Maintaining financial balance can be a daunting challenge. Balance is crucial since this provides stability and steadiness. Ultimately, financial balance protects you from falling or even failing financially. These 28 steps will help you achieve a balanced financial life.
1. Set/Plan for a specific retirement year. Even if the date is far off, a specific date provides something that is concrete. Sure, the date very likely will be moved a few times but a certain year allows for actual planning instead of just dreaming. The retirement model today is typically more of a transition into part-time work or even a different type of work before fully retiring. About five years in front of full retirement you need to review to how close (or far away) you are from your retirement goals both in terms of time and financial capital.
2. Be real about your actual spending. As you approach the run-up phase in advance of retirement, you need to form a realistic understanding of your spending. Depending upon health issues, retirement spending may not decline significantly until you are in your 80s. That’s our experience. Assume at least 80% of pre-retirement expenses as a start.
3. Take a household view of investments. Think of your various retirement and brokerage accounts as a whole. Some accounts have different purposes than others, but you should view them holistically at the household level. This will help you focus on your overall goals and not be distracted about one account performing differently than another.
4. Filter out the unimportant. We live in a world of information overload. 99% of what comes across our screens each day has zero relevance to our circumstances and our lives. Some researchers estimate that our brains are overloaded with the equivalent of 34 Gigabytes of information every day. That’s about 105,000 words! The sheer breadth of data hampers our ability to think, reflect, and make decisions.
5. Simplify. It’s important to consolidate and simplify your accounts so that they are easier to track and manage. Particularly when you are in the Required Minimum Distribution (RMD) stage, tracking this from a single account instead of multiple accounts will help you avoid costly errors.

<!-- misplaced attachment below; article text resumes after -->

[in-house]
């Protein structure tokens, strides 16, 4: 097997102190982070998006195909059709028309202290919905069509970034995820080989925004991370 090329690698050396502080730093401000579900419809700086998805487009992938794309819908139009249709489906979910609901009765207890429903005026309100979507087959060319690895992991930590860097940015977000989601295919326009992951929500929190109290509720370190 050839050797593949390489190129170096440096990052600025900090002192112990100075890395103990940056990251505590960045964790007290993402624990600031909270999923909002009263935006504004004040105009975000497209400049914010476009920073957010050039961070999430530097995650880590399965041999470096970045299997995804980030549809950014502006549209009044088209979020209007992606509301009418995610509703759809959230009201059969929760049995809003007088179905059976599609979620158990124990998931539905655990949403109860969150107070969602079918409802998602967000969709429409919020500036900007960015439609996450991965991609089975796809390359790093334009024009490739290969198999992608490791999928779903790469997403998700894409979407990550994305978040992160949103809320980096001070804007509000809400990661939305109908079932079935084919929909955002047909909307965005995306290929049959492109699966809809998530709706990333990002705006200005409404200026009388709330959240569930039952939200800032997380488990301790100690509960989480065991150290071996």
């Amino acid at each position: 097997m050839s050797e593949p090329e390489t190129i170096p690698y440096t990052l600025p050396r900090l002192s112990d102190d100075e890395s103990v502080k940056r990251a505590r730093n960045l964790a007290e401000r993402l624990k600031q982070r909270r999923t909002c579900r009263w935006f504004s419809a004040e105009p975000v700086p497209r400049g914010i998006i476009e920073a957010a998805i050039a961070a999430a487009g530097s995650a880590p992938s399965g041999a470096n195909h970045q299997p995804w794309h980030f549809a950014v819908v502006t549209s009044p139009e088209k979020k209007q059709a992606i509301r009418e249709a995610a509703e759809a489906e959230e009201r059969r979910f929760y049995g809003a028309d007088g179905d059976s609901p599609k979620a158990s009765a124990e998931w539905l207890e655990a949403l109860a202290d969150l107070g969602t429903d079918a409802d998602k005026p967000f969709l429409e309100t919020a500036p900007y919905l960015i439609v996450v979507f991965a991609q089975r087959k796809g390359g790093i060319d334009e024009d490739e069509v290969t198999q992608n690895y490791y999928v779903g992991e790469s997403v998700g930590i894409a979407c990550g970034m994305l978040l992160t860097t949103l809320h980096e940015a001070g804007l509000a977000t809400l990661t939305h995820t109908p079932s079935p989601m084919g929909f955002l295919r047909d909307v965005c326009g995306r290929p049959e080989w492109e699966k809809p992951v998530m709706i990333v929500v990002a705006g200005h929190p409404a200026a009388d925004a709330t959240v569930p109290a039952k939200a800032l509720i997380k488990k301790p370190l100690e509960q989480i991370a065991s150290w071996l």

6. Consider known likelihoods. Perhaps it’s likely that you or your spouse will receive an inheritance at some point in the future. Don’t count it until you have it, but have a background understanding of the possible impact on your retirement.
7. Get Clear about Social Security. As your retirement comes into focus, you need to review your Social Security statement (socialsecurity.gov) to make sure that there are no errors in your earnings history. With few exceptions, Social Security benefits should not be claimed before your full retirement date and ideally deferred until age 70.
8. Think about account beneficiaries. This may well be the most overlooked item in retirement planning. Beneficiaries for 401(k)s, IRAs, and other retirement type accounts supersede estate planning documents. Generally, these account beneficiaries should be natural people (instead of trusts) and contain both primary and contingent beneficiaries. These beneficiary designations should be reviewed every few years.
9. Consider longevity plus some. Planning for a retirement where you sustain your lifestyle including living expenses is challenging because it’s impossible to know how long you need the money to last. Instead of planning for life expectancy, plan on that plus some more. Having to change your lifestyle or run out of money late in life is the least desirable outcome.
10. Money is money. Often the most vexing question investors face as they approach retirement relates to the precise mechanics of withdrawing money from various accounts for living expenses. Dividends, interest, and capital gains all contribute to a common pool of money that can be used for expenses. The most reliable source of income for retirement expenses is growth in the portfolio. By focusing on growth, you can remain indifferent between money from capital gains or from interest/dividends.
11. Re-consider the need for life insurance. By the time you have retirement in your sights, you likely don’t need life insurance. After all, the purpose of life insurance is to provide liquidity (because of dependency) at a stage in life where that otherwise may not exist. If you have reasonable liquidity to provide for a surviving spouse or others, you don’t need life insurance coverage.
12. Just say no to annuities. Annuities aren’t bought, they are sold. They are sold because of exorbitant sales commissions. They are sold as the best of all worlds, but come with significant penalties for early withdrawal, tax issues, high ongoing costs and significant complexity.
13. Don’t be surprised by healthcare costs. Many individuals assume their healthcare expenses will magically disappear after they enroll in Medicare at age 65. Not so fast. There are still deductibles, premiums, prescription costs, and uncovered expenses. Assuming that you are reading this while sitting down, several different research studies estimate that the average 65 year-old couple will spend about $250,000 on healthcare expenses beyond what is covered by Medicare during retirement.
14. Asset protection. We live in a time where everyone is suing everyone for everything. Umbrella liability insurance is usually very inexpensive and helps cover potential liability beyond the limits of your auto or homeowners insurance. Don’t let a liability lawsuit unravel your retirement. Look into umbrella liability insurance limits that roughly mirror your net worth up to $5 million and 25 cents on the dollar above that amount.